Singapore-based global venture capital firm Antler entered India last June. It recently appointed Nitin Sharma as partner and co-lead for India operations.
Sharma is a seasoned investor who has invested in more than 50 startups over a decade across NEA in the US, Lightbox Ventures in India, and his own portfolio First Principles VC. At Antler, he will be co-leading the efforts with Urban Ladder co-founder Rajiv Srivatsa.
Since December, Sharma and Srivatsa have been busy combing through applications from 2,000 startups that want to become a part of their first cohort in India. In the next four years, Antler plans to invest USD 100 million in Indian early-stage startups looking for seed and pre-seed funding rounds.
Speaking with KrASIA, Sharma said the fund is looking for founders who are building world-class products for the global market.
The following interview has been edited for brevity and clarity.
KrASIA (Kr): How many startups do you plan to back from Antler’s India Founders Program?
Nitin Sharma (NS): We have received close to 2,000 applications and we plan to pick five to ten startups from this batch. We will invest anywhere between USD 150,000 and 200,000 in each of them even at the idea stage, and reserve a lot more for follow-on capital. This is the starting point, and we may separately look at seed rounds in ventures that are further along. In total, we will end up investing in 80–100 startups in the next three years. We will also experiment with the structure of the program, including specific themes and helping founding teams come together.
Kr: Does Antler have any preference of sectors when it comes to investing?
NS: In India, we are thinking more in terms of themes instead of sector silos. For example, wellness, productivity, and decentralization are themes that can span multiple sectors. We are also going to focus on companies that are building global products out of India. At the end of the day, we want to work with ambitious founders and everything else is secondary to that.
Kr: How has the competition among VCs grown in angel and seed rounds?
NS: Over the years, the Indian tech ecosystem has evolved and continues to rapidly expand, creating a much bigger pool for all kinds of founders and investors. One of the new trends we are very excited about is founders having a global mindset from day one.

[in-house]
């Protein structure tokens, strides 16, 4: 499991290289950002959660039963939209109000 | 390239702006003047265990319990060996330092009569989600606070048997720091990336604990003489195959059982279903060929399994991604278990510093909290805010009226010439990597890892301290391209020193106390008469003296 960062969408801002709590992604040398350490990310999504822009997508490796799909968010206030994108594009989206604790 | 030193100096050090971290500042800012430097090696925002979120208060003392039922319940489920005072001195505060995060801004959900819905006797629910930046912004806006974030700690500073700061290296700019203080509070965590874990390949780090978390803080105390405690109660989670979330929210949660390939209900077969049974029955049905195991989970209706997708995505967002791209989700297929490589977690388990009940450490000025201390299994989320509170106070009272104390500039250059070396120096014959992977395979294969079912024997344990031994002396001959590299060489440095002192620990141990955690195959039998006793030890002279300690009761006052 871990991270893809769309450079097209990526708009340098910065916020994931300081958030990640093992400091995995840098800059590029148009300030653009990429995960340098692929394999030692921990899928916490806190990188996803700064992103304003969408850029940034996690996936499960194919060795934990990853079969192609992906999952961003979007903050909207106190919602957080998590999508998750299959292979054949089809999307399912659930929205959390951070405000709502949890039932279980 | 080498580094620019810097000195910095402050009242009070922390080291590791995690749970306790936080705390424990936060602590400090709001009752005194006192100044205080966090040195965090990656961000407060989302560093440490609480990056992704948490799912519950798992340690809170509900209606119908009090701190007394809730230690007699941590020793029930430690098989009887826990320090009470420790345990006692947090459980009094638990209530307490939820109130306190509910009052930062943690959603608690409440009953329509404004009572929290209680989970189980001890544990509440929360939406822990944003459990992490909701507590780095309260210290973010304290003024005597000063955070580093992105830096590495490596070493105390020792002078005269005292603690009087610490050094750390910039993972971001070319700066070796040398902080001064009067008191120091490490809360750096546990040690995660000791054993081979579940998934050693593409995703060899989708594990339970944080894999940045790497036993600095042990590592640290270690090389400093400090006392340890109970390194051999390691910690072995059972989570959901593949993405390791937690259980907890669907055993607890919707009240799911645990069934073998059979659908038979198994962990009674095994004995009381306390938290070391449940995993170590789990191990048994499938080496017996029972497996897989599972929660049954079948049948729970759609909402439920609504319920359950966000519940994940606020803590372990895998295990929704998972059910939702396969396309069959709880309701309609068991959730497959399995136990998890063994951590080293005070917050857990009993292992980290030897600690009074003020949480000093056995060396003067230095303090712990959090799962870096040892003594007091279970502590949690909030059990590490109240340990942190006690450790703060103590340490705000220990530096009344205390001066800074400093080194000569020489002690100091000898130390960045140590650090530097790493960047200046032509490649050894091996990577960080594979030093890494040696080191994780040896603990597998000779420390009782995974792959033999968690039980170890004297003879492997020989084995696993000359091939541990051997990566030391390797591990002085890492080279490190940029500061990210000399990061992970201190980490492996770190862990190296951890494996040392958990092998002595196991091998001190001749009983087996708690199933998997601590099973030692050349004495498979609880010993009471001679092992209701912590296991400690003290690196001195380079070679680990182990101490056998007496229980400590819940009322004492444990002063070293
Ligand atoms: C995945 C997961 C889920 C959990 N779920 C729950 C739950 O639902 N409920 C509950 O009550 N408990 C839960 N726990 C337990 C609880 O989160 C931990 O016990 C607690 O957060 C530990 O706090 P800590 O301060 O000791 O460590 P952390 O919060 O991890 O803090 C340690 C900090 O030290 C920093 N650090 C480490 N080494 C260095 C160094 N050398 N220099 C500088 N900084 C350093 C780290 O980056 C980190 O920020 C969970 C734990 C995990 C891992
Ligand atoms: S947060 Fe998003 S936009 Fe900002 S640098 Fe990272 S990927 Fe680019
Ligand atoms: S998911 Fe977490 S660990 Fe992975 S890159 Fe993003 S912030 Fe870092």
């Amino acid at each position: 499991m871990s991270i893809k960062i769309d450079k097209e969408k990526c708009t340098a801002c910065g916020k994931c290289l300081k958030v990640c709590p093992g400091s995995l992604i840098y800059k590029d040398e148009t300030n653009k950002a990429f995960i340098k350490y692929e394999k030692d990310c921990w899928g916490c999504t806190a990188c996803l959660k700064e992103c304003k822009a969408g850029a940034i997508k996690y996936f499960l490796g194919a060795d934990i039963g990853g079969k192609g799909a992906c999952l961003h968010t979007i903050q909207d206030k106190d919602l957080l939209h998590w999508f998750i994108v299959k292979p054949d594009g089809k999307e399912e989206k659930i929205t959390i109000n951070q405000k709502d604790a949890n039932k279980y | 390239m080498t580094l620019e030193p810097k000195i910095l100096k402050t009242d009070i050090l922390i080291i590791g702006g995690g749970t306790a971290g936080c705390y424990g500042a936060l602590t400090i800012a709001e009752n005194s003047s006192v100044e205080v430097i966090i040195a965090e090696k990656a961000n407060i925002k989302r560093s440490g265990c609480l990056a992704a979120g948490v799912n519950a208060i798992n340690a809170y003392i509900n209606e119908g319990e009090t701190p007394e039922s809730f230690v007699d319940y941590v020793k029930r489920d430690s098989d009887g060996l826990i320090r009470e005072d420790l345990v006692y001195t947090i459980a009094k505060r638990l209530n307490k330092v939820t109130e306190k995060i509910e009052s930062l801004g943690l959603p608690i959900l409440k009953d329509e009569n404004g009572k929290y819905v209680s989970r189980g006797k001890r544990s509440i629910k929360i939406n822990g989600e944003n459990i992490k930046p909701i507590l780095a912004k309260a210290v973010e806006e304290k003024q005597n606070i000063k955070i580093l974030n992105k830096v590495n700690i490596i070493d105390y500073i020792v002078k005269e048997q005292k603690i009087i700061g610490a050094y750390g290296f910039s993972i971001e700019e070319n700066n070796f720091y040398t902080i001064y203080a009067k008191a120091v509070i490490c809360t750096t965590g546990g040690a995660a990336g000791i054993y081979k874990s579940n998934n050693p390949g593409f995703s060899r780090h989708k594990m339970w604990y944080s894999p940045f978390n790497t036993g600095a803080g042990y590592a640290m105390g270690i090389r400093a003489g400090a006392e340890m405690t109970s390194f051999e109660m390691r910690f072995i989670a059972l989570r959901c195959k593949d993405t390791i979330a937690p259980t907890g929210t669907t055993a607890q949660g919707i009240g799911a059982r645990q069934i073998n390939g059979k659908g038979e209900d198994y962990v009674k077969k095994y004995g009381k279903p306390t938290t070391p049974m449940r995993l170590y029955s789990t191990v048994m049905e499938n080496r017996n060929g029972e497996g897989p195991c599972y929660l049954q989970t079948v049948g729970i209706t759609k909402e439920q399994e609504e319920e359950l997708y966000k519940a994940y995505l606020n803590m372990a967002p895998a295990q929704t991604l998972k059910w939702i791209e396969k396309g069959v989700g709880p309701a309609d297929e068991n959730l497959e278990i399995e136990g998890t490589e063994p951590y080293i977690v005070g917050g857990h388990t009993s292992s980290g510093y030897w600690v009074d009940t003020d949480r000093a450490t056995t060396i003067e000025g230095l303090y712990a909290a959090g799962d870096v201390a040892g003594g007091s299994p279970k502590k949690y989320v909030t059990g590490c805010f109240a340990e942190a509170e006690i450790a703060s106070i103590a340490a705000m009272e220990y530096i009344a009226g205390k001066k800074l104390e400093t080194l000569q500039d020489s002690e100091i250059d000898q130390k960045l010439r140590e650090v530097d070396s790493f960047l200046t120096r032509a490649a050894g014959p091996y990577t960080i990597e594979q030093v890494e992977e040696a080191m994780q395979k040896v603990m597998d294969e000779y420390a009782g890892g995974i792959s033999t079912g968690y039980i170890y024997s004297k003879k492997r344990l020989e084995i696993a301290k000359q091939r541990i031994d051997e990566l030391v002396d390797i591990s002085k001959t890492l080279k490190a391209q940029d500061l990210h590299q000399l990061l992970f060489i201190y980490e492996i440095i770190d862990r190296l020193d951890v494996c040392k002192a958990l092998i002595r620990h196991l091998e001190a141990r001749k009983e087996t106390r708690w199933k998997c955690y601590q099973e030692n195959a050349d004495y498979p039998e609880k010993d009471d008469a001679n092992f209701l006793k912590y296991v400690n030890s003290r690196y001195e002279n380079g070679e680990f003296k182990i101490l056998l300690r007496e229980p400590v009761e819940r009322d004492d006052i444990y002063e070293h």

We think investors will get more specialized in their offers. Everyone will have to look closely at what they are bringing to the table for founders.
Our strengths lie in being a global, institutional partner at the true seed stage. With the combination of a global network, follow-on capital, and dedicated set of resources (for more than six months), we think our portfolio startups can get an unparalleled proposition in India, even if they are at the earliest stages.
We have great angels and syndicates with the best intentions, but the process for most entrepreneurs is really fragmented, inefficient, and chaotic. Founders waste a lot of time and effort raising several small rounds of funding from individuals and smaller funds. When individuals and small teams are doing 40–50 investments a year, there is a limit to how much value they can add. There is a lack of good institutional investors who can add value beyond the money they put in.
We are trying to bridge that gap so that early-stage companies can accelerate to the next step much faster. Beyond the capital, we will dedicate resources to each startup to build product-market fits and global connections. No other fund is doing that in India.
Kr: Does that mean Antler will not invest in Series A rounds?
NS: In India, the focus will initially be to provide the best possible institutional offering at the seed and pre-seed phase. The plan is to invest in Series A and later rounds as well. This will be accomplished in conjunction with the global Antler organization.
Kr: What’s the difference between your global investment strategy and the way you will operate in India?
NS: The beauty of Antler’s model is that in each market, we can cater to the needs of founders based on that ecosystem. For example, in India, since the market has evolved further than what it was five years ago, we don’t want to focus too strongly on matching co-founders, which has been a core part of Antler’s model in a few other countries. The majority of the startups we are looking at have a founding team, but some may be pre-product. There may be some other differences in terms of amounts, follow-on capital, and other qualities as well.